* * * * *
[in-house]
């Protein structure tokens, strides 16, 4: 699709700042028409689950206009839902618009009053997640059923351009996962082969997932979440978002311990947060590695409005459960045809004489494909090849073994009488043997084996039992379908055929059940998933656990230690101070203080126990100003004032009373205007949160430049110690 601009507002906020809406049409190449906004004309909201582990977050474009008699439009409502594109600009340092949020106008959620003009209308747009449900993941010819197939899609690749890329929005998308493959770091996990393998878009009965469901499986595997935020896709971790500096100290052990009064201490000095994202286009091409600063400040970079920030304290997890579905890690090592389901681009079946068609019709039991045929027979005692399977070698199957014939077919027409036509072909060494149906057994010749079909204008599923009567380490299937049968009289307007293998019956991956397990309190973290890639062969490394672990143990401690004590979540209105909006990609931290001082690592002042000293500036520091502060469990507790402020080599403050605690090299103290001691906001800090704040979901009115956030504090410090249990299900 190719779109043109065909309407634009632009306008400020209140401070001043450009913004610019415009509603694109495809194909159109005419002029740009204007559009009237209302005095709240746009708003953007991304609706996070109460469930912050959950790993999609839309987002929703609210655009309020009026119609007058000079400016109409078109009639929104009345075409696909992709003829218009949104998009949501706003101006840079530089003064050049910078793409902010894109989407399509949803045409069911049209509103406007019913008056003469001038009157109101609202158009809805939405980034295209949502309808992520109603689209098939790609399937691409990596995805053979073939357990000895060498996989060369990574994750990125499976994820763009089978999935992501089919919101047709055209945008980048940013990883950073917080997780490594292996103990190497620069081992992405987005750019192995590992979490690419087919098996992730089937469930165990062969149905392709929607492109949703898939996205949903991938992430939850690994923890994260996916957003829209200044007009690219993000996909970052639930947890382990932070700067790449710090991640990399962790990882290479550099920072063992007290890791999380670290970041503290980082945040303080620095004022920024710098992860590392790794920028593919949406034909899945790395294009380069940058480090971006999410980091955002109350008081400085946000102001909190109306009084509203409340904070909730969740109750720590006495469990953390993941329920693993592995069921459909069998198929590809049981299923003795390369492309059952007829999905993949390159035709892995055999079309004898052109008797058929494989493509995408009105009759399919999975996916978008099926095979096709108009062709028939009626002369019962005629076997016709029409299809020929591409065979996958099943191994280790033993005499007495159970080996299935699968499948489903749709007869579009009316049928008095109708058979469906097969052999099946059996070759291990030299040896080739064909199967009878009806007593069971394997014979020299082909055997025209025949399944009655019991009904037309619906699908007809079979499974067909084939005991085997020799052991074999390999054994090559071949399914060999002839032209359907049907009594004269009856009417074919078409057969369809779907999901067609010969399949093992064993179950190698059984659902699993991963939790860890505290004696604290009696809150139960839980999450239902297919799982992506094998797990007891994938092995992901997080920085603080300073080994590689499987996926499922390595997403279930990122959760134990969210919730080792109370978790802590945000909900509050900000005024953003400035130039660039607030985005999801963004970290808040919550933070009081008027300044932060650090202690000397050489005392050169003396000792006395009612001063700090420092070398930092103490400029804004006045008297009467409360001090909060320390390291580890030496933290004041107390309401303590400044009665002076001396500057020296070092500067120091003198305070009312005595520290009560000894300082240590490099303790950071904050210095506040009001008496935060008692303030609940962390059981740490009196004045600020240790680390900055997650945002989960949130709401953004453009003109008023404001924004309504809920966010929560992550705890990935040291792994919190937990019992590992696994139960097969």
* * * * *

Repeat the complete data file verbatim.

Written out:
[in-house]
């Protein structure tokens, strides 16, 4: 699709700042028409689950206009839902618009009053997640059923351009996962082969997932979440978002311990947060590695409005459960045809004489494909090849073994009488043997084996039992379908055929059940998933656990230690101070203080126990100003004032009373205007949160430049110690 601009507002906020809406049409190449906004004309909201582990977050474009008699439009409502594109600009340092949020106008959620003009209308747009449900993941010819197939899609690749890329929005998308493959770091996990393998878009009965469901499986595997935020896709971790500096100290052990009064201490000095994202286009091409600063400040970079920030304290997890579905890690090592389901681009079946068609019709039991045929027979005692399977070698199957014939077919027409036509072909060494149906057994010749079909204008599923009567380490299937049968009289307007293998019956991956397990309190973290890639062969490394672990143990401690004590979540209105909006990609931290001082690592002042000293500036520091502060469990507790402020080599403050605690090299103290001691906001800090704040979901009115956030504090410090249990299900 190719779109043109065909309407634009632009306008400020209140401070001043450009913004610019415009509603694109495809194909159109005419002029740009204007559009009237209302005095709240746009708003953007991304609706996070109460469930912050959950790993999609839309987002929703609210655009309020009026119609007058000079400016109409078109009639929104009345075409696909992709003829218009949104998009949501706003101006840079530089003064050049910078793409902010894109989407399509949803045409069911049209509103406007019913008056003469001038009157109101609202158009809805939405980034295209949502309808992520109603689209098939790609399937691409990596995805053979073939357990000895060498996989060369990574994750990125499976994820763009089978999935992501089919919101047709055209945008980048940013990883950073917080997780490594292996103990190497620069081992992405987005750019192995590992979490690419087919098996992730089937469930165990062969149905392709929607492109949703898939996205949903991938992430939850690994923890994260996916957003829209200044007009690219993000996909970052639930947890382990932070700067790449710090991640990399962790990882290479550099920072063992007290890791999380670290970041503290980082945040303080620095004022920024710098992860590392790794920028593919949406034909899945790395294009380069940058480090971006999410980091955002109350008081400085946000102001909190109306009084509203409340904070909730969740109750720590006495469990953390993941329920693993592995069921459909069998198929590809049981299923003795390369492309059952007829999905993949390159035709892995055999079309004898052109008797058929494989493509995408009105009759399919999975996916978008099926095979096709108009062709028939009626002369019962005629076997016709029409299809020929591409065979996958099943191994280790033993005499007495159970080996299935699968499948489903749709007869579009009316049928008095109708058979469906097969052999099946059996070759291990030299040896080739064909199967009878009806007593069971394997014979020299082909055997025209025949399944009655019991009904037309619906699908007809079979499974067909084939005991085997020799052991074999390999054994090559071949399914060999002839032209359907049907009594004269009856009417074919078409057969369809779907999901067609010969399949093992064993179950190698059984659902699993991963939790860890505290004696604290009696809150139960839980999450239902297919799982992506094998797990007891994938092995992901997080920085603080300073080994590689499987996926499922390595997403279930990122959760134990969210919730080792109370978790802590945000909900509050900000005024953003400035130039660039607030985005999801963004970290808040919550933070009081008027300044932060650090202690000397050489005392050169003396000792006395009612001063700090420092070398930092103490400029804004006045008297009467409360001090909060320390390291580890030496933290004041107390309401303590400044009665002076001396500057020296070092500067120091003198305070009312005595520290009560000894300082240590490099303790950071904050210095506040009001008496935060008692303030609940962390059981740490009196004045600020240790680390900055997650945002989960949130709401953004453009003109008023404001924004309504809920966010929560992550705890990935040291792994919190937990019992590992696994139960097969």